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Class Of '88

Is music education a good thing? Does it contribute to the general quality of music and if so, is enough being done to promote it? Tim Goodyer delivers the lecture.

WHAT VALUE EDUCATION? Musical education, that is. We frequently read Music Technology interviews with musicians who extol the virtues of a musical education - and as frequently we read interviews in which the featured musician credits his creativity to his musical ignorance. And the controversy doesn't stop there: elsewhere in this issue you'll find a reader's letter discussing this very issue.

What will a "classical" musical education give you? Well, hopefully, it'll allow you to cope with that dreaded musical phenomena: the dots (almost essential to a successful session player); it'll give you an insight into the "traditional" considerations of composition; an understanding of melody; harmonic, melodic and rhythmic counterpoint. It may even teach you to play. Sounds like a good deal.

And no musical education leaves you in the mire, right? Obviously not, as many successful modern artists are untaught or self-taught. Many flout the "rules" of composition, arrangement, harmony and so on, and yet the music works. More than that, it often works well and sells well. Equally there's a lot of dross in contemporary music and it's tempting (often irresistible to certain advocates of traditional music tuition) to blame this on musical illiteracy.

As I write, there are moves afoot to improve the standards of musical education with academia - the Performing Right Society has just launched a Composers in Education scheme designed to pay for professional composers' time spent on special projects within state schools. As a matter of fact they're accepting proposals for such projects right now.

Another familiar claim is that technology is "setting the musician free". Free from their inadequate playing ability. Free from their inability to sight read. Free from the dependence on other musicians... But as often as not, these "new freedoms" are remarkably similar to those found by our musical predecessors in their encounters with music technology - see the 1903 newspaper extract in last month's editorial.

AS FAR AS I can see, an awful lot of inventive musical ideas have been born as a direct result of people's inability to play that which "the system" would have encouraged them to. And the only irony in this situation is that much of this originality is lost simply because it doesn't fit in with traditional methods of notation and performance. Nor does this appear to be a peculiarly '70s or '80s phenomenon - it's been called folk music of one sort or another for centuries. What often happens with folk music is that it surfaces in a "respectable" composer's work at a later date - and he or she takes all the credit (Tchaikovsky and Borodin to name but two; at least Vaughan Williams acknowledged his sources).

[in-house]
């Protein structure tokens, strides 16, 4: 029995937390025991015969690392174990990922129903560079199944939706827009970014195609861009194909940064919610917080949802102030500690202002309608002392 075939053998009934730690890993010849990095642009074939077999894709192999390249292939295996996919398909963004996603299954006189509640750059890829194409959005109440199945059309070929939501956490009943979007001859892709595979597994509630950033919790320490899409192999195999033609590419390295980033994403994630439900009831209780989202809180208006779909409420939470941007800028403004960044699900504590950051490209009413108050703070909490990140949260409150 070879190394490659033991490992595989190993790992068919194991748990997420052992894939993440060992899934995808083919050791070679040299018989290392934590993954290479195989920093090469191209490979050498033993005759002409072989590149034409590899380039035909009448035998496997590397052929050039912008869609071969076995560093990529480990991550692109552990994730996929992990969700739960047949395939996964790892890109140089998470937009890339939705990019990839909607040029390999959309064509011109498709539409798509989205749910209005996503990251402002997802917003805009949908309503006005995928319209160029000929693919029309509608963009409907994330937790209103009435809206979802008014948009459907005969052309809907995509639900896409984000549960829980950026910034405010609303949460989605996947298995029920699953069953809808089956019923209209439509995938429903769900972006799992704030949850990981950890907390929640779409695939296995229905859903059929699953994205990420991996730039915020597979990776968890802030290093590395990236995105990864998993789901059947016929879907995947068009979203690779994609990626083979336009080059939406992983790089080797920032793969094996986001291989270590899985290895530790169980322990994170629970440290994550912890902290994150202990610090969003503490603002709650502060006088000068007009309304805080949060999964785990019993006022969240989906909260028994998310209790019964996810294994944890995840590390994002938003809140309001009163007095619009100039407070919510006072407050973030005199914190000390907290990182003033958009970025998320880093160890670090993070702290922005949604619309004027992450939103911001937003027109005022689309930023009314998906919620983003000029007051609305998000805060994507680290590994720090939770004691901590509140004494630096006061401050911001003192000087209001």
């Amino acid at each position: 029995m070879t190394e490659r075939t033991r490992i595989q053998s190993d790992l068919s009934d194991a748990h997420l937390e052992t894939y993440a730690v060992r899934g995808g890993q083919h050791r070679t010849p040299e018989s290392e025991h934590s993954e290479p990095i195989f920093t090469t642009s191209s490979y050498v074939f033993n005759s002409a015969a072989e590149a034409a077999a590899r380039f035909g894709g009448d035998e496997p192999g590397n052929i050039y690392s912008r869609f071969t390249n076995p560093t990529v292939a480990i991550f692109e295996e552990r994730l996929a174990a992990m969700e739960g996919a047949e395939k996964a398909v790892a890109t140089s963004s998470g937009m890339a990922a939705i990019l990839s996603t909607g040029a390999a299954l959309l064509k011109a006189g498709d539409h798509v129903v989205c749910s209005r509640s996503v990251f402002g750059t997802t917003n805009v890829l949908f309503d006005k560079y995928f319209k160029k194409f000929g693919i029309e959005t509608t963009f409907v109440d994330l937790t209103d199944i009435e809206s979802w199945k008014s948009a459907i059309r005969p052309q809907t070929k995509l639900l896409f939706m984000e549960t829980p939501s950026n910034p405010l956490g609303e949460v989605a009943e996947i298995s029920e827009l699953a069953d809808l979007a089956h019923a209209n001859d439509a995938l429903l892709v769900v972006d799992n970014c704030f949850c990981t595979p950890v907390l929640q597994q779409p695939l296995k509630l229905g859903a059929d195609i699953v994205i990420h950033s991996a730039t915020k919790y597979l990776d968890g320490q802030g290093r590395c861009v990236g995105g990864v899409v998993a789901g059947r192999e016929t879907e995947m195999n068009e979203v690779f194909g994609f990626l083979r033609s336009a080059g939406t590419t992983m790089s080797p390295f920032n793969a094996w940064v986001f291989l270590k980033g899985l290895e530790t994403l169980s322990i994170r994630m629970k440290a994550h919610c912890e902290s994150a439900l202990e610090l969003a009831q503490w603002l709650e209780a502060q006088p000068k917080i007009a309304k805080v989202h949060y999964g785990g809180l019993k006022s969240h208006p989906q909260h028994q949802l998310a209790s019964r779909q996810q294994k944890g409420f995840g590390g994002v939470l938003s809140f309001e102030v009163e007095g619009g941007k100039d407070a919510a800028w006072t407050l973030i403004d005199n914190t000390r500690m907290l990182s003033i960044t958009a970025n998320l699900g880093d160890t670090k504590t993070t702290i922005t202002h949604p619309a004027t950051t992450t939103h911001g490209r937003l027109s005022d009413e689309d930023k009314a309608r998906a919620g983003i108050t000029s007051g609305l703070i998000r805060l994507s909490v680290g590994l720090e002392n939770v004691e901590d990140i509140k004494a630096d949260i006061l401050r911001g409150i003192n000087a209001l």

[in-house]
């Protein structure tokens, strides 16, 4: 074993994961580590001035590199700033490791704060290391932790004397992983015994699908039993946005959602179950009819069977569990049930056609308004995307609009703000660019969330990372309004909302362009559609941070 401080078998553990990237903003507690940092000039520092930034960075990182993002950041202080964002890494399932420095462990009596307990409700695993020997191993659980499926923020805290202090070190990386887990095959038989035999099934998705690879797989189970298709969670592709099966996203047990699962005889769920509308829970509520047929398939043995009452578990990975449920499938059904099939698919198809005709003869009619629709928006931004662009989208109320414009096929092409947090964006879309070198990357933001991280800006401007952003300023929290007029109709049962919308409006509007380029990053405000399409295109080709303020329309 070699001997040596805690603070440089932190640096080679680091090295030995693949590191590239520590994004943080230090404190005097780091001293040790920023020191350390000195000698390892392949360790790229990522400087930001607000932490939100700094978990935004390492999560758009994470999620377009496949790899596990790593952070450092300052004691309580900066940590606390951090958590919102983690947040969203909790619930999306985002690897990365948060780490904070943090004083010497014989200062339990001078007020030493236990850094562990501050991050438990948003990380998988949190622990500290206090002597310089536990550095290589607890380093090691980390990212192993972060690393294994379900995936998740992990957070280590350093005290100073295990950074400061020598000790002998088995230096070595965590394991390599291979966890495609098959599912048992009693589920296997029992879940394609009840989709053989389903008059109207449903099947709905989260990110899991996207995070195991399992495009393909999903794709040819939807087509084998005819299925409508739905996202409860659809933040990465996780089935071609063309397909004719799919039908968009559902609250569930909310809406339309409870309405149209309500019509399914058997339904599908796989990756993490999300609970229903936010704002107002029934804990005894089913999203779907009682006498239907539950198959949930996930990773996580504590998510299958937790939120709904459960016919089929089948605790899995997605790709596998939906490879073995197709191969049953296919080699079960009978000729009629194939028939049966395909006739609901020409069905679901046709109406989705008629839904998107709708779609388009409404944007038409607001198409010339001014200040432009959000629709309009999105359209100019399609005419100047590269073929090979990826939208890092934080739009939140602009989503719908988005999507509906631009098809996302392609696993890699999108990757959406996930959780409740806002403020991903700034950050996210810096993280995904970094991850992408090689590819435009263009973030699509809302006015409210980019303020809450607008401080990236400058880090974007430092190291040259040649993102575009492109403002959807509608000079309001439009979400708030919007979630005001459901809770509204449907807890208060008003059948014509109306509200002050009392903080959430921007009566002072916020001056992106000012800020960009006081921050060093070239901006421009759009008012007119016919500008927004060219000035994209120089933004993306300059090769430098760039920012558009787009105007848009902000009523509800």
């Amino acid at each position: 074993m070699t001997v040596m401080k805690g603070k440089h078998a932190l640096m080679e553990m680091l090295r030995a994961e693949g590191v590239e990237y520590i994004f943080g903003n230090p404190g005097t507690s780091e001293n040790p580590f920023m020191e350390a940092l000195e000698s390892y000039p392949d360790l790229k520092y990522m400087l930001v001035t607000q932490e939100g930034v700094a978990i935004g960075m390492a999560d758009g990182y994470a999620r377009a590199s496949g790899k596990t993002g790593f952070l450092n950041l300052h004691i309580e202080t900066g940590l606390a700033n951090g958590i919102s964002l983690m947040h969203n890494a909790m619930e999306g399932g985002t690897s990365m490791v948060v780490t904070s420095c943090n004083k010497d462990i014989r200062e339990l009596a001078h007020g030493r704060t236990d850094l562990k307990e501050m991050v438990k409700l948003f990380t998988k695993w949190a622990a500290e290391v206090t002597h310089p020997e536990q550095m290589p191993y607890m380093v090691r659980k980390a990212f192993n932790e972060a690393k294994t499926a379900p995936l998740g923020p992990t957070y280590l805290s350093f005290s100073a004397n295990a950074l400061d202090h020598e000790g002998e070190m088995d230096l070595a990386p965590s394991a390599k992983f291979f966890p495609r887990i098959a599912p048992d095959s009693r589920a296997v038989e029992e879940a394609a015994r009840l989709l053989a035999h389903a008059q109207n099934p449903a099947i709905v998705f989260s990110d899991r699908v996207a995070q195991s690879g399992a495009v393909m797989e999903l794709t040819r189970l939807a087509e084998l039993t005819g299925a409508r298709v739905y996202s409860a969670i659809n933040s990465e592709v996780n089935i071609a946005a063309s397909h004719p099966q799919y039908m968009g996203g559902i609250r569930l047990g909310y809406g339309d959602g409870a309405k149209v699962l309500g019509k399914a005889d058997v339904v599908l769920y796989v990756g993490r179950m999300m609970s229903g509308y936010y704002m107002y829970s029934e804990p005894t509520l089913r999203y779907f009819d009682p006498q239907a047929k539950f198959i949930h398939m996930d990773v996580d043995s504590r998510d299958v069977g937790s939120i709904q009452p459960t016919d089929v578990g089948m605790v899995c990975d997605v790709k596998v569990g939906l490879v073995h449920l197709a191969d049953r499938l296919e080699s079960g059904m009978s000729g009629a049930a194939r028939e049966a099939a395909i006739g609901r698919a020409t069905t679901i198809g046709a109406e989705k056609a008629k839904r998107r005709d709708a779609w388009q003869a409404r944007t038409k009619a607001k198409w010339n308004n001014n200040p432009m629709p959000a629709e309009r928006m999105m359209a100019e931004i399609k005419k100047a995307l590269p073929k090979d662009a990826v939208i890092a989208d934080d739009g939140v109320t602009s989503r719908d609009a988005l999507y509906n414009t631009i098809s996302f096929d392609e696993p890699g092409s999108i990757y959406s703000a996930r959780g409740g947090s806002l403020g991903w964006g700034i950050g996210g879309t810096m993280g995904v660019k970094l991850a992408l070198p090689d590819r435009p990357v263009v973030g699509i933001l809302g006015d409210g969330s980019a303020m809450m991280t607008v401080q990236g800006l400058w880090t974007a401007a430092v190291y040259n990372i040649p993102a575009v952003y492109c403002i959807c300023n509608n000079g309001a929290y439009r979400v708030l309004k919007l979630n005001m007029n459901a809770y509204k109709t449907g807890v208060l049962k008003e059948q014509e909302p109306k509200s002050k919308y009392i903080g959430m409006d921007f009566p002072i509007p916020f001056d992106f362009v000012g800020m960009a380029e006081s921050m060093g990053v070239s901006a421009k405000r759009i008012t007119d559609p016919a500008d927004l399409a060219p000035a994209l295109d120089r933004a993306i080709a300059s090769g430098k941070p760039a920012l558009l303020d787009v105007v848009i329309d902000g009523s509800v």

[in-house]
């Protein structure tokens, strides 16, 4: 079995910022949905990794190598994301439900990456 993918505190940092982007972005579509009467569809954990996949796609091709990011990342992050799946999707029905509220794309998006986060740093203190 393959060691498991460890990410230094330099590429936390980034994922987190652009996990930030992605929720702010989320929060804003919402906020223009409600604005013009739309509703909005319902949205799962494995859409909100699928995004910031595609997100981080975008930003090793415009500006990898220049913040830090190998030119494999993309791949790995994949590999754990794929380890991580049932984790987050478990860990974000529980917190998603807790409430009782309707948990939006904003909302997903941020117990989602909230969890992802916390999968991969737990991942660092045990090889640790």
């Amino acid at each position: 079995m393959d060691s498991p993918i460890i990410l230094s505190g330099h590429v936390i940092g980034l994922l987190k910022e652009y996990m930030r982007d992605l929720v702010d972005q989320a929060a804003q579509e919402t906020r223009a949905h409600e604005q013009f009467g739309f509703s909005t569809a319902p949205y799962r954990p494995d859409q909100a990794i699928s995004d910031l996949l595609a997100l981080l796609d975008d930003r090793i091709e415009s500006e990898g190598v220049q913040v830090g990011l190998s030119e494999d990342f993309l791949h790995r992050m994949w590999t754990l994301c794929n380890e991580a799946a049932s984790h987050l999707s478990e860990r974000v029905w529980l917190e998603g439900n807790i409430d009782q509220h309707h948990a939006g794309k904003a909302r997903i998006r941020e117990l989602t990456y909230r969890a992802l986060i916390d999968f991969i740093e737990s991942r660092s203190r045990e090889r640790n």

On the subject of technology, there does seem to be one genuine revolution taking place, and it has to do with circumventing traditional musical education. For the first time in history an "uneducated" musician is able to conceive, arrange and perform music that is too complicated for one person to play without the assistance of other musicians. In the past, anyone with a musical imagination but without any musical education effectively has been prevented from doing this by their inability to communicate with other musicians through the stave. Now anyone can compose and play music of almost any degree of complexity without understanding the principles of melody and harmony - without being able to play. In fact, they can even produce a score without being able to read a single note or rest of it themselves. Now, isn't that progress?

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Music Technology - Copyright: Music Maker Publications (UK), Future Publishing.


Music Technology - Aug 1988

Editorial by Tim Goodyer

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